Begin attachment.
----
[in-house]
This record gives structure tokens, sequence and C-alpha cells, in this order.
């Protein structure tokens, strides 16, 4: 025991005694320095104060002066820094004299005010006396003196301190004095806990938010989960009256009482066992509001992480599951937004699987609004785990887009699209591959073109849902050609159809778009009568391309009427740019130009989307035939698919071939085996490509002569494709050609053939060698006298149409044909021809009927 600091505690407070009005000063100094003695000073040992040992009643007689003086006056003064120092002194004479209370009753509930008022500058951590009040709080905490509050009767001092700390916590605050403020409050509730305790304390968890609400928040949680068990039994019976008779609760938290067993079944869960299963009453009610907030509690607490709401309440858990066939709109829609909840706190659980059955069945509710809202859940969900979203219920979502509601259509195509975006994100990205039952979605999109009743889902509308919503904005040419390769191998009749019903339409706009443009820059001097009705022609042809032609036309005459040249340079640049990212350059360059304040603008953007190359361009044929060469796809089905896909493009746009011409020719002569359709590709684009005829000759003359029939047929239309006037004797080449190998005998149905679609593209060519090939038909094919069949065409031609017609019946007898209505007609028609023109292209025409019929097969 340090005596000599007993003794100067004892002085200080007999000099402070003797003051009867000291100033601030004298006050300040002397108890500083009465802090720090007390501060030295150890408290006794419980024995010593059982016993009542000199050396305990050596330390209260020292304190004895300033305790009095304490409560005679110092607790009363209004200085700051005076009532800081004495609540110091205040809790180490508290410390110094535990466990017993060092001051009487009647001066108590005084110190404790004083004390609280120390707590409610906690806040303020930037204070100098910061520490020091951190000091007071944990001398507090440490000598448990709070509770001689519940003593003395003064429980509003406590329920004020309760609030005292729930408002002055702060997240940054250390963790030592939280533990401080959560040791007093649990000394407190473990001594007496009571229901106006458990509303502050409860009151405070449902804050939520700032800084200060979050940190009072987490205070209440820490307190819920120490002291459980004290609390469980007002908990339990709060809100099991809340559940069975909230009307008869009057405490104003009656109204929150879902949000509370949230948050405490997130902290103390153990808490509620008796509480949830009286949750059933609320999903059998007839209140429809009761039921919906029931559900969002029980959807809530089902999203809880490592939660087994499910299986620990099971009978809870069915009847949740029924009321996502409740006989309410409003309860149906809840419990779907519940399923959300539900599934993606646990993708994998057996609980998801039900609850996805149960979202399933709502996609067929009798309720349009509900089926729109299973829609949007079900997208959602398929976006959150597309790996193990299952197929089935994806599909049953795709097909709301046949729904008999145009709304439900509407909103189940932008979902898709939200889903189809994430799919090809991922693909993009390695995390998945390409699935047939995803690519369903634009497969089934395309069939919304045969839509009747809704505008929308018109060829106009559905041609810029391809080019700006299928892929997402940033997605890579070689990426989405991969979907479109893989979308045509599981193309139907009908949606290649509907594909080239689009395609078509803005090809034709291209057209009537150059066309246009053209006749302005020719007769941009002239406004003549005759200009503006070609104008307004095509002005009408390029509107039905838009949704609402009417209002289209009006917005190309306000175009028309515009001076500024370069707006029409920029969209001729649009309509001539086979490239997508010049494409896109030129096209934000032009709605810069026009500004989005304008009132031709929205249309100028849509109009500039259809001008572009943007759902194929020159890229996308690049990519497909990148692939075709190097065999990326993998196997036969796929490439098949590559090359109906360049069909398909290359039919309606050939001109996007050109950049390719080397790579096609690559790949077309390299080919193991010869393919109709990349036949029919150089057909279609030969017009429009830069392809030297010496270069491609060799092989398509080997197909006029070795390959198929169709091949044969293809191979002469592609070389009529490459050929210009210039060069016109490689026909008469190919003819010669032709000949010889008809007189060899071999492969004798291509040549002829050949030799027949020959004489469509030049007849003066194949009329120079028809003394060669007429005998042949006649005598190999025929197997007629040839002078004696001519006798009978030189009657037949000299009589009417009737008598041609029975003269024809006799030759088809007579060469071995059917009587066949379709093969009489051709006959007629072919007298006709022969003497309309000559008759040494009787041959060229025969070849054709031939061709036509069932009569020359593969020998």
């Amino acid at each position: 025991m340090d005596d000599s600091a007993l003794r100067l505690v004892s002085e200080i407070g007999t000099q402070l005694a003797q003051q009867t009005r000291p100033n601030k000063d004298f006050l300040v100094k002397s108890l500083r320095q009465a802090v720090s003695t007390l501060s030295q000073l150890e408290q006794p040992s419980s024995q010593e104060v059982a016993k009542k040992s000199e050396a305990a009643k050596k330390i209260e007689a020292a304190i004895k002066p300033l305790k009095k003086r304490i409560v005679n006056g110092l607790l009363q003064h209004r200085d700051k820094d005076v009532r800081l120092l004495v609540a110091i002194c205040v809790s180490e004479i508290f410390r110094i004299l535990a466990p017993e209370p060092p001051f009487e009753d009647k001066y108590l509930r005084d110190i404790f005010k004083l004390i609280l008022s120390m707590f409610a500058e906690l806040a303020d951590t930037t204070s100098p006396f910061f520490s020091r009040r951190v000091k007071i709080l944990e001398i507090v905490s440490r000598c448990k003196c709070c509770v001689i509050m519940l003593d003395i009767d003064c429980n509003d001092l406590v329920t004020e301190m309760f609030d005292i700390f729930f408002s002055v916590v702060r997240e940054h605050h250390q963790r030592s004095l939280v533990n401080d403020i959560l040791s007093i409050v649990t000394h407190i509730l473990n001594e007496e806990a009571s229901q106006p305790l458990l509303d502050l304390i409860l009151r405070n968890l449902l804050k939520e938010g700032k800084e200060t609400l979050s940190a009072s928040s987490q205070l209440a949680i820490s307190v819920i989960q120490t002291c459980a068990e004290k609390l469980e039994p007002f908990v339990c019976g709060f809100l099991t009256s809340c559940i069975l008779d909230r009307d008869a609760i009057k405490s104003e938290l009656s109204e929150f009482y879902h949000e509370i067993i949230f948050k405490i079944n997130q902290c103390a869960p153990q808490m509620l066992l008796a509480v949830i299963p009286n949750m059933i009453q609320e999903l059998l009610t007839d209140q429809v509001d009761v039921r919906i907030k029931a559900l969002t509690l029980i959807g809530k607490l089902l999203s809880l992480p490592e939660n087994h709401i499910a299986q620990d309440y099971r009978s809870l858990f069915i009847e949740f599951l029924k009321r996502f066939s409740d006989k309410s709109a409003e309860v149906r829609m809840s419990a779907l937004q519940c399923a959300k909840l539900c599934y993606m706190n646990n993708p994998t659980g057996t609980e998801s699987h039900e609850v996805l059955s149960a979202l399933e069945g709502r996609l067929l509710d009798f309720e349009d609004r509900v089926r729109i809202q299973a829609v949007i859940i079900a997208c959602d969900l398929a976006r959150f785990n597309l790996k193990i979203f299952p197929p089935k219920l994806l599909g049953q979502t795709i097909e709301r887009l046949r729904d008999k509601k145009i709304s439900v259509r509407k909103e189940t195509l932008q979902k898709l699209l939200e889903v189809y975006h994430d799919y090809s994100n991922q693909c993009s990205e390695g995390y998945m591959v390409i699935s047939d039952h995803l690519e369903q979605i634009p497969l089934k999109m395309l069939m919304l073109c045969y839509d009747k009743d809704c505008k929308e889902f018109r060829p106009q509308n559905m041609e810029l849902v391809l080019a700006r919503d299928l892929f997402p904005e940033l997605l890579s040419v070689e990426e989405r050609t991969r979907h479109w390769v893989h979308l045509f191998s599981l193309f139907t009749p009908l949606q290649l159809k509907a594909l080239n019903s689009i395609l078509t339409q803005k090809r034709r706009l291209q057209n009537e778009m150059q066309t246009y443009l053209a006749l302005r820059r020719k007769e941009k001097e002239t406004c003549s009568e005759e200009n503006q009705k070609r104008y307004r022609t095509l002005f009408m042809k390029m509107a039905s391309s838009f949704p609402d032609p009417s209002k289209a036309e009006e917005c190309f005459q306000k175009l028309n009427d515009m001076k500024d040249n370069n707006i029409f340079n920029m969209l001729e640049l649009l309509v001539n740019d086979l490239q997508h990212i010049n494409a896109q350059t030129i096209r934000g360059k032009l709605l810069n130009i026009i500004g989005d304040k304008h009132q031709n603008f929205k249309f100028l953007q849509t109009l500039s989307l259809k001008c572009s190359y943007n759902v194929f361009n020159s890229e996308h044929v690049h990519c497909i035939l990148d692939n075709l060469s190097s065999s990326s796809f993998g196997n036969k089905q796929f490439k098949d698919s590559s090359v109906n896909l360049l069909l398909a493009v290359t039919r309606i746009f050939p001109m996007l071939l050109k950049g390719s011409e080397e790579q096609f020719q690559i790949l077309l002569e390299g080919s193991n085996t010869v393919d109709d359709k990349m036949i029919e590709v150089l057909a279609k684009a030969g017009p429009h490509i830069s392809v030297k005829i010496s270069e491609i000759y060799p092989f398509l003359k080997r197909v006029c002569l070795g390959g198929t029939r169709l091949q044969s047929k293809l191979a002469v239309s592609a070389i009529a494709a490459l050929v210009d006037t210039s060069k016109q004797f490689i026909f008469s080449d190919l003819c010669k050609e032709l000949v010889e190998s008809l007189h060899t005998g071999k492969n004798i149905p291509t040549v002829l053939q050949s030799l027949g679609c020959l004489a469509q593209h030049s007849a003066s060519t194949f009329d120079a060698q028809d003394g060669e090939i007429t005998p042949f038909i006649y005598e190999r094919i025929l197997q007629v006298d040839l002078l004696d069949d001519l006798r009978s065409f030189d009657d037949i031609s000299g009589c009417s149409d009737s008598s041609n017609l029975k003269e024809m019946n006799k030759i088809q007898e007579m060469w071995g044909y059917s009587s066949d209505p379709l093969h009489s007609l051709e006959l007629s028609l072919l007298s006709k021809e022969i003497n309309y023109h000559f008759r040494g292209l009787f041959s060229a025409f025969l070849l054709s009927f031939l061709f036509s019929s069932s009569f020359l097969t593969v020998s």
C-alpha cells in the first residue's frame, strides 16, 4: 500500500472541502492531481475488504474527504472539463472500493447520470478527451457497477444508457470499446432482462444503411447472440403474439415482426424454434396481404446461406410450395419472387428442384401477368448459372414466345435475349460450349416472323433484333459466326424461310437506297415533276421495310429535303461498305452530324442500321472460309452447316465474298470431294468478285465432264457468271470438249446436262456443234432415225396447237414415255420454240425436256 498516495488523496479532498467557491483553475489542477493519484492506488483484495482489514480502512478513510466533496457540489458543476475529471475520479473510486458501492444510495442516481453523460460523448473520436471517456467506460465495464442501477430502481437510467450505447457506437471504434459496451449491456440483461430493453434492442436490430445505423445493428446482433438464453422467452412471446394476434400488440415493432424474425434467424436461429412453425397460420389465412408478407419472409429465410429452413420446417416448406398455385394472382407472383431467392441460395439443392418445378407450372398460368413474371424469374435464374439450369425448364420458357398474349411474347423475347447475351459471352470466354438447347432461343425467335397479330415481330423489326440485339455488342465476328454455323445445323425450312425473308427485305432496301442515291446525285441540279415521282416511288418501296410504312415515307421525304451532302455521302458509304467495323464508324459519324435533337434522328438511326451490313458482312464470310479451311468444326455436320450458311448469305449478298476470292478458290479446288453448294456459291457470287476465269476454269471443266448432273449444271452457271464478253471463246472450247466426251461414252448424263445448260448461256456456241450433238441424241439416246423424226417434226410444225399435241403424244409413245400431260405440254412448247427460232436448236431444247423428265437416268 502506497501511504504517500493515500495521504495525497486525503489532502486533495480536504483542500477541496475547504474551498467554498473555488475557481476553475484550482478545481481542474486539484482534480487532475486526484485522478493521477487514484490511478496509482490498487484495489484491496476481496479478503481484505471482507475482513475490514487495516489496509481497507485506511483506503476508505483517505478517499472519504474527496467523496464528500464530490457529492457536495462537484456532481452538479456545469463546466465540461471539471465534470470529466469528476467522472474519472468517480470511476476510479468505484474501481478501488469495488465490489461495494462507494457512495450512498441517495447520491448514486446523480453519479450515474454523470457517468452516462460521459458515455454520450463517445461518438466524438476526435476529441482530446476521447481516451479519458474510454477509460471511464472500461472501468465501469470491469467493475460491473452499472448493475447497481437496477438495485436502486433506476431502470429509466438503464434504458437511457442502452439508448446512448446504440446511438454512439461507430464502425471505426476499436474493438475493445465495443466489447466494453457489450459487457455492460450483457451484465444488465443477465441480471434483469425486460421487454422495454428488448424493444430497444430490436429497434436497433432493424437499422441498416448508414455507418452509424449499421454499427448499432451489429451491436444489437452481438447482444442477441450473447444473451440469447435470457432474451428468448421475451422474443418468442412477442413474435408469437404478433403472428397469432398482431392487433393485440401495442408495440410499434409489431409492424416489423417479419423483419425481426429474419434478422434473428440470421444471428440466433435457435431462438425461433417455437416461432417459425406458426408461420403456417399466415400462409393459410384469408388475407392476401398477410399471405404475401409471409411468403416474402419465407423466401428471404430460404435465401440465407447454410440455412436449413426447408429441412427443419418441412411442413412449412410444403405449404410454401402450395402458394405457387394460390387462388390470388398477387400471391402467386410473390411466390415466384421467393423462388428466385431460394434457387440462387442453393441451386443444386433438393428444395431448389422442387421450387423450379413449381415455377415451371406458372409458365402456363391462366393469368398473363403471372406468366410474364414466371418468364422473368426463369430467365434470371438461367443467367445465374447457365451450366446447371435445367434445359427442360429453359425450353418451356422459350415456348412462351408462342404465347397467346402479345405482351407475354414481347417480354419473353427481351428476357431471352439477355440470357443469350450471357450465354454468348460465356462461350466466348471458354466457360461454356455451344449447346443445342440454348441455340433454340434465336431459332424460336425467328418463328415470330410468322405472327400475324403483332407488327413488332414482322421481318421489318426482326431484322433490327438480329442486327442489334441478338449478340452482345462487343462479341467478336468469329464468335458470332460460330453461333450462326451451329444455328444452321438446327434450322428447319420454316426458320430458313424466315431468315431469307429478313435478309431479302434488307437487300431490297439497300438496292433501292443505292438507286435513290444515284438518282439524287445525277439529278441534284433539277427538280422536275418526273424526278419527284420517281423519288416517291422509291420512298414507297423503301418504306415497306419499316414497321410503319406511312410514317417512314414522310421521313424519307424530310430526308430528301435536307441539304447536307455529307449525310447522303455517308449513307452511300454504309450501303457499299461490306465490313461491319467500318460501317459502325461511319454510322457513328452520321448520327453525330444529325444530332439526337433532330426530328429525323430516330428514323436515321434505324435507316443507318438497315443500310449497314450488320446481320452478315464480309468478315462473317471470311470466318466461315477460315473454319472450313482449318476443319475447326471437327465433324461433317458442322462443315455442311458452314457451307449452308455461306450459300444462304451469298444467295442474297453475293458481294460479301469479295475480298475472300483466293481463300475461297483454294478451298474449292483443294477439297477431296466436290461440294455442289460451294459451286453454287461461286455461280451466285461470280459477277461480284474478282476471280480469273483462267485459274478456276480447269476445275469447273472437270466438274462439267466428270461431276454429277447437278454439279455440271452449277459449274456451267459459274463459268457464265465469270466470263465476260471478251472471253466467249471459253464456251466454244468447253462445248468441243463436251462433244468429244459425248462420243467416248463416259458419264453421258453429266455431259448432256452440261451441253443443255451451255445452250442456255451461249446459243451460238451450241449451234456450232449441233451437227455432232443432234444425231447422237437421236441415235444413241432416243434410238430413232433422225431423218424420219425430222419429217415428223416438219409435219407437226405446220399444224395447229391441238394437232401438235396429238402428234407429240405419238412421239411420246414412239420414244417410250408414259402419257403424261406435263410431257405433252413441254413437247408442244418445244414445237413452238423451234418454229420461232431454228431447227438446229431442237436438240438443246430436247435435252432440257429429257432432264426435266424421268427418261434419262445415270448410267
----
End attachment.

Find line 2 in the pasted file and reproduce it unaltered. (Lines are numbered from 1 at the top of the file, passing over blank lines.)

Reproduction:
This record gives structure tokens, sequence and C-alpha cells, in this order.